I think becoming an excellent student of Arabic requires great perseverance and patience on the part of the student. You must find as many opportunities as you can to practise and improve your spoken Arabic – find a language partner, join an Arabic exchange group or simply get watching all of these amazing Arabic series! Your knowledge and enjoyment of Arabic will only increase the more you immerse yourself.

“My Journey to Arabic” is a blog to capture learners’ stories and their fascinating journeys towards mastering the Arabic language and culture.

Misspelt Arabic Signs: Set 1 (#01-10)

Misspelt Arabic Signs #01 – Hello!

A multilingual greeting sign with the Arabic greeting (السلام عليكم Assalamu Alaikum) disjointed and starting from the wrong direction. Spotted at College Credits:

 

Misspelt #02 – Welcome!

A multilingual Welcome greeting sign with the Arabic (مرحبا بكم Welcome to you) disjointed and starting from the wrong direction. Spotted at Credits:

 

Misspelt #Arabic #Signs #03 – Shukran!

A thank you post-it note in Arabic (misspelt as شكران) posted on the event’s  feedback board. A big thank you (Shukran – شكرا) to @alwaleed_centre organisers for putting together the wonderful #TasteofScottishIslam event, sponsored @bemis_scotland, last Sun 28/01/18

#Spelling #MisspeltSigns #HilariousSigns #ArabicSpelling

Photo Credits: @e_arabic

 

 

Misspelt #Arabic #Signs #04: Thank you

Another thank you (شكراً) #sign misspelled w/ the #Arabic letters disconnected + reading direction is the other way around #Spelling #MisspeltSigns #HilariousSigns

Location: @CityCenterDC @DBGBDC

Photo Credit: Kindly shared by @magsmitchell

Meet Sir Harold (“Hooky”) Walker! | My Journey to Arabic #19

We met with Meet Sir Harold (“Hooky”) Walker,  British Former Ambassador to Bahrain, UAE, Ethiopia & Iraq. Sir Walker  has studied Arabic at the UK’s Foreign OfficeIn an interview with Sir Walker we asked her the following questions:

Tell us about yourself (name, origins, current degree/studies, academic background, university & graduation year, professions, etc.)

I served 34 years in the Diplomatic Service. I joined the Service after National Service in the Royal Engineers and taking a degree in Modern History at Oxford.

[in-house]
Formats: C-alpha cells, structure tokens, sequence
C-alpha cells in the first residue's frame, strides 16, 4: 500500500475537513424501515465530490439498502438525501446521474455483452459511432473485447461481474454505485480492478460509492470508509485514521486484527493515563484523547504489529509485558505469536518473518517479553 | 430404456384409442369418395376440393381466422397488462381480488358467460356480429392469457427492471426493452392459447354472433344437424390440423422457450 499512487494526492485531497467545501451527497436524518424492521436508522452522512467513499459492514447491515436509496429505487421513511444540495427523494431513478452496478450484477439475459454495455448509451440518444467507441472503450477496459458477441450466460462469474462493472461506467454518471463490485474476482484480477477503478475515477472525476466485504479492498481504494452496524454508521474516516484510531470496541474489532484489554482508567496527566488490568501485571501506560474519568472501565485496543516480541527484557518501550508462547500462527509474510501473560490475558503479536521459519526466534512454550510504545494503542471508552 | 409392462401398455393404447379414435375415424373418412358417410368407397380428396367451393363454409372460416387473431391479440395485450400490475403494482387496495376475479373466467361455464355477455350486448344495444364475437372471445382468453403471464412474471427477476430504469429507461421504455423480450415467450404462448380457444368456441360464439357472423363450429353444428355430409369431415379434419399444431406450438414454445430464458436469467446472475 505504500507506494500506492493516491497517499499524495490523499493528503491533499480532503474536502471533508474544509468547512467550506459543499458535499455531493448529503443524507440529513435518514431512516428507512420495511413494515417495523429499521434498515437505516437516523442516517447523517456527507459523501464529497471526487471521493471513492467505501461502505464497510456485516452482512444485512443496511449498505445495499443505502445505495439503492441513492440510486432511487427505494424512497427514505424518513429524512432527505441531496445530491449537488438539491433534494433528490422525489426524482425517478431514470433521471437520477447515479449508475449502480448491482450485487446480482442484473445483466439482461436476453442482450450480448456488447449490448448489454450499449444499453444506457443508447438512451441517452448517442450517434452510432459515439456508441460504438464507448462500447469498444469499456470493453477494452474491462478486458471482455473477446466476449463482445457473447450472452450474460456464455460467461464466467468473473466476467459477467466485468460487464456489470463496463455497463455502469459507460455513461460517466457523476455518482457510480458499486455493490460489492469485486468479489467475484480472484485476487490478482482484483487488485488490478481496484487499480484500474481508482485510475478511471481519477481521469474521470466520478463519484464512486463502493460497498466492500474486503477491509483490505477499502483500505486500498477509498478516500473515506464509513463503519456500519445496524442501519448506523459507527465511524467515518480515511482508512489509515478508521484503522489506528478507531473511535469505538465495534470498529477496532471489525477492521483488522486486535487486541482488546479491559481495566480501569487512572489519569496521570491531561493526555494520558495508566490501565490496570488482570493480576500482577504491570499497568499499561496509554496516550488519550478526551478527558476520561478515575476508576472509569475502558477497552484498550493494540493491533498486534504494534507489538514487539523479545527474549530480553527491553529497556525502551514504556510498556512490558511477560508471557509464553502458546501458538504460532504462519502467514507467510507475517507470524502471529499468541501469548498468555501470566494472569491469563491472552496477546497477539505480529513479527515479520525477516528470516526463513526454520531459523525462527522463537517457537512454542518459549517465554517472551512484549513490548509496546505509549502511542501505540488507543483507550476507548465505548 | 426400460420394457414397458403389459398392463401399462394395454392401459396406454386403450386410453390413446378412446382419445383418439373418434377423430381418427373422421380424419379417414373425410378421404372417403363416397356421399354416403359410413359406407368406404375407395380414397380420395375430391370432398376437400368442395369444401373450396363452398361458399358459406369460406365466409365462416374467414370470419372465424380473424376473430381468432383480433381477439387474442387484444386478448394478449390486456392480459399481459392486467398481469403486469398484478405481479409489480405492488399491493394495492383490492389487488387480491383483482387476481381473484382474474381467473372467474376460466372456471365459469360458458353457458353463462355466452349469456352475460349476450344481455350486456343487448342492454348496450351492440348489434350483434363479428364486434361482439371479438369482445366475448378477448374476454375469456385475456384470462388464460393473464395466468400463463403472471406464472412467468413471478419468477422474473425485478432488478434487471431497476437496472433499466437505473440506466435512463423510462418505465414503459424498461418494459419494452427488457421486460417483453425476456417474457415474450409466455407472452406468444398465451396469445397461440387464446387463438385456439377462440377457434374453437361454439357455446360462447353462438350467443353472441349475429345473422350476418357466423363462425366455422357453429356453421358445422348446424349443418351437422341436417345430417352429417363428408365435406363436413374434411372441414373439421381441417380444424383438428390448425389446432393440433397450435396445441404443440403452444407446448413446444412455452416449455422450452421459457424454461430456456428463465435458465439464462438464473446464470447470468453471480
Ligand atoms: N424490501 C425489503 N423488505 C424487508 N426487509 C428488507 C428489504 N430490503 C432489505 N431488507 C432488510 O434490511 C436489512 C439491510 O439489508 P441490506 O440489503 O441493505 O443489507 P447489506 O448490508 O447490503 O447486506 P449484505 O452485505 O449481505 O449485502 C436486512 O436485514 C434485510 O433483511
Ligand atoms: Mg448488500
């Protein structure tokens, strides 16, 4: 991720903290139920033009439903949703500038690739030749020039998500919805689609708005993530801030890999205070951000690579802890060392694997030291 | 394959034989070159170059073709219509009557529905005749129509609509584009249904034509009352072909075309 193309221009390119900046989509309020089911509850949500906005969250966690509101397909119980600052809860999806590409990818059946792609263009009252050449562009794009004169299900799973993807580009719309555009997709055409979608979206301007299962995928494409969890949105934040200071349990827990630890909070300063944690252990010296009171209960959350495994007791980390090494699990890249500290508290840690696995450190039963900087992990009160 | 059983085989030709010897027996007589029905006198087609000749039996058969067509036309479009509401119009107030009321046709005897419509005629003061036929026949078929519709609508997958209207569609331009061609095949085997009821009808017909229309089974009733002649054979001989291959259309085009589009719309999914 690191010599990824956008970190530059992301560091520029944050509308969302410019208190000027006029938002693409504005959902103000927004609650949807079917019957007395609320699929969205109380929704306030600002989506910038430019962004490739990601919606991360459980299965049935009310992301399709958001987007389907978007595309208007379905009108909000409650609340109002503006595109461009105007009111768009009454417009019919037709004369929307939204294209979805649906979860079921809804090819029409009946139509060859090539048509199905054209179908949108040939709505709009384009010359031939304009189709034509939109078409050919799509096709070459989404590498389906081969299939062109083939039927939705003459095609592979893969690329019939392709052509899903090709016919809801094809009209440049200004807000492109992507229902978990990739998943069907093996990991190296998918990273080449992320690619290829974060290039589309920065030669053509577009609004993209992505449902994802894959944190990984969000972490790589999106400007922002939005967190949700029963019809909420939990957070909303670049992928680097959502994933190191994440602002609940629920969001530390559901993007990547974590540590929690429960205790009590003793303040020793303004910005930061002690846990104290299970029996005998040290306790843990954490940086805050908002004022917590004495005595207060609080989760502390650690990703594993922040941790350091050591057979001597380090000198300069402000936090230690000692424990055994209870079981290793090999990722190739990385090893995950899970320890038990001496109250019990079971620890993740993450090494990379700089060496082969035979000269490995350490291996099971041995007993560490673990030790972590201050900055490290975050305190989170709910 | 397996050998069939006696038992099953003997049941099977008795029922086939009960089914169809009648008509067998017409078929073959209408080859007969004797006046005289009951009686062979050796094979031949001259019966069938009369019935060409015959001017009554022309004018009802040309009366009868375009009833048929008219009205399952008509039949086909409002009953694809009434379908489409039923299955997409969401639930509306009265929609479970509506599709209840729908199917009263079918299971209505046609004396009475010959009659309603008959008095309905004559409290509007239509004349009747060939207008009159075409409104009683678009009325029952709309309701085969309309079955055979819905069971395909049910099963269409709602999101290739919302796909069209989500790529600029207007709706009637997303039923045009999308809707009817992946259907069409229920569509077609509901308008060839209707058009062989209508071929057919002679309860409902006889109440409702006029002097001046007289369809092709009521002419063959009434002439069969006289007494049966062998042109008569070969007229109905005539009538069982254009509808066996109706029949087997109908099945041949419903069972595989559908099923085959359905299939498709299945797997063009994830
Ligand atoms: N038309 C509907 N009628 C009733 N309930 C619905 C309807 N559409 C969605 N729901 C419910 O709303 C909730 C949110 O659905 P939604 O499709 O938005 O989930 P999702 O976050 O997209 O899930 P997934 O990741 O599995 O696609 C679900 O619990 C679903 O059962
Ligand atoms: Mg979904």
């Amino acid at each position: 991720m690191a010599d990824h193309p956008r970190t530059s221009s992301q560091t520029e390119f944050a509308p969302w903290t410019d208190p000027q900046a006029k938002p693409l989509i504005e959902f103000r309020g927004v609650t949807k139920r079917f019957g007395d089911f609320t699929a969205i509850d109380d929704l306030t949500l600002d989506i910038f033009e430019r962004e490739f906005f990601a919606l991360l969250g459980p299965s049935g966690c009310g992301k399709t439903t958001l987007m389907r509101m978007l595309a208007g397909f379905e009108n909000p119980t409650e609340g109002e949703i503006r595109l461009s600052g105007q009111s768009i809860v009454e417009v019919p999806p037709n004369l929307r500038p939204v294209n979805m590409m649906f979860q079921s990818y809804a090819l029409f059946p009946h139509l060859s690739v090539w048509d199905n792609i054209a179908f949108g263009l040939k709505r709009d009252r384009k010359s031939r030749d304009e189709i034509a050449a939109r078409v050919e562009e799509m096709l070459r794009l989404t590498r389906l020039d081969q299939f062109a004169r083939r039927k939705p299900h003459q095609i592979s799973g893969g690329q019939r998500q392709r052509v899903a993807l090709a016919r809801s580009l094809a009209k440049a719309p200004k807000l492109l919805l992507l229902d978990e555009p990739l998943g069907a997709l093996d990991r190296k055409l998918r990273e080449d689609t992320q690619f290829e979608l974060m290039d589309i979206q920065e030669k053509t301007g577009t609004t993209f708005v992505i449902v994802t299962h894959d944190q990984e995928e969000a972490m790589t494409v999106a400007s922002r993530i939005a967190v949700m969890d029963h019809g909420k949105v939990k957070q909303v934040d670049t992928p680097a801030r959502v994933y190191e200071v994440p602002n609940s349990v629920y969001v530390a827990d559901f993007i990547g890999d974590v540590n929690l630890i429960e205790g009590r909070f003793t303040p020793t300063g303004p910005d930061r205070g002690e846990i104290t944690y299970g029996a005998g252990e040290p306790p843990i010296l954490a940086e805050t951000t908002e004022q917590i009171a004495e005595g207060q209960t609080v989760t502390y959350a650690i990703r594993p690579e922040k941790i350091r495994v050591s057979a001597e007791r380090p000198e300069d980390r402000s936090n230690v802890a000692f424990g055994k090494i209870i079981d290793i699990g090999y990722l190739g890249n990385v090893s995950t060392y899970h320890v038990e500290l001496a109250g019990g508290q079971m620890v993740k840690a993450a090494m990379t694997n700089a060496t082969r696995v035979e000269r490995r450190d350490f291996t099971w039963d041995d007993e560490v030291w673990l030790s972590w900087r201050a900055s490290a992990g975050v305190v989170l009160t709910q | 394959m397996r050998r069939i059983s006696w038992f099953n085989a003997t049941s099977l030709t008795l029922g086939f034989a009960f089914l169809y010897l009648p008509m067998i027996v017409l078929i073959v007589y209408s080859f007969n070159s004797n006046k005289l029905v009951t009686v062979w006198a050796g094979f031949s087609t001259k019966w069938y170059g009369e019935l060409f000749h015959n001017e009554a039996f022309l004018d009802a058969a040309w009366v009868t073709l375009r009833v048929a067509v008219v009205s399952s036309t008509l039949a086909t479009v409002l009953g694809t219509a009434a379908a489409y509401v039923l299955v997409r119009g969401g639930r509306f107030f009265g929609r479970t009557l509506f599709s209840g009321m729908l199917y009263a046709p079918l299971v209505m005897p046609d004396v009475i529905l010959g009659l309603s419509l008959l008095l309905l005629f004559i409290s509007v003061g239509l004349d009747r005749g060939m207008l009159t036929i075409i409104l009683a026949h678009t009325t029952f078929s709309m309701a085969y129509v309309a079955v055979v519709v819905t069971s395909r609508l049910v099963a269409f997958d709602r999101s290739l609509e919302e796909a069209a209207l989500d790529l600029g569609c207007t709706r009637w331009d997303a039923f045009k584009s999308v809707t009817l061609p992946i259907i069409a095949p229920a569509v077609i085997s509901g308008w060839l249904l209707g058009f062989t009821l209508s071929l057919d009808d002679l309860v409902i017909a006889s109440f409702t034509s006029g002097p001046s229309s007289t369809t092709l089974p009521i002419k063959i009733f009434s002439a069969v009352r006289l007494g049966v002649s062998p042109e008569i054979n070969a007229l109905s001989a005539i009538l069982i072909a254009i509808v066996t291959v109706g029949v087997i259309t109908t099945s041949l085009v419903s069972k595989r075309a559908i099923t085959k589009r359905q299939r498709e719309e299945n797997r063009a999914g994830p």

What made you decide to study the Arabic language and culture?  What & who inspired you?  What were your motivations?

The Foreign Office taught me Arabic, and used me for it. I think I was pretty well managed.  My recollection is that during my first year in the Foreign Office the Training Department summoned me and two of my colleagues (one of whom went on to become Ambassador in Baghdad and Rome and the other Consul-General in Casablanca) and said “You, you and you are going to learn Arabic unless you have strong objection”. None of us objected. I was pleased to be offered a language outside the European culture – and had always thought Chinese would be too difficult for me.

We were taught at the school that the FO used to run in the hills above Beirut, the Middle East Centre for Arab Studies. The basic course was ten months; if you did well on that, you did a further six months. That gave you a sound basis in modern written Arabic and a kind of “higher colloquial” based on the language used by educated people in the Levant. Of course you had to adjust your spoken language in accordance with where you were posted.

How did you use your Arabic language skills in your career?

I used my Arabic a lot during my first posting. This was to what were then called the Trucial States, where in my day hardly anybody spoke English. The only Ruler of the seven states to have had a modern education was the Ruler of Sharjah, Shaikh Saqr bin Muhammad al-Sharqi. High points were meals with the Ruler of Dubai, the late and great Shaikh Rashid bin Said al-Maktum. I gained a reputation for my liking for brains: the retainer would bring the goat’s head across to me and crack open the head with a jaw-bone.

All my overseas postings bar two were to the Arab world – Egypt, Syria, Saudi Arabia, Bahrain, the United Arab Emirates and Iraq (I was an ambassador in the last three). In these various countries, I used my spoken Arabic to various extents; I always found being able to read it useful. I remember in particular a conversation with Saddam Hussein’s son-in-law in which I was arguing that Iraq should not pursue weapons of mass destruction and he was countering that the West was trying to hold Iraq back from technological advance.  I regret that after many years of retirement in Britain my spoken Arabic has regressed badly (I like to think that I could get it back in two weeks’ immersion), but I still read a certain amount of political material in Arabic.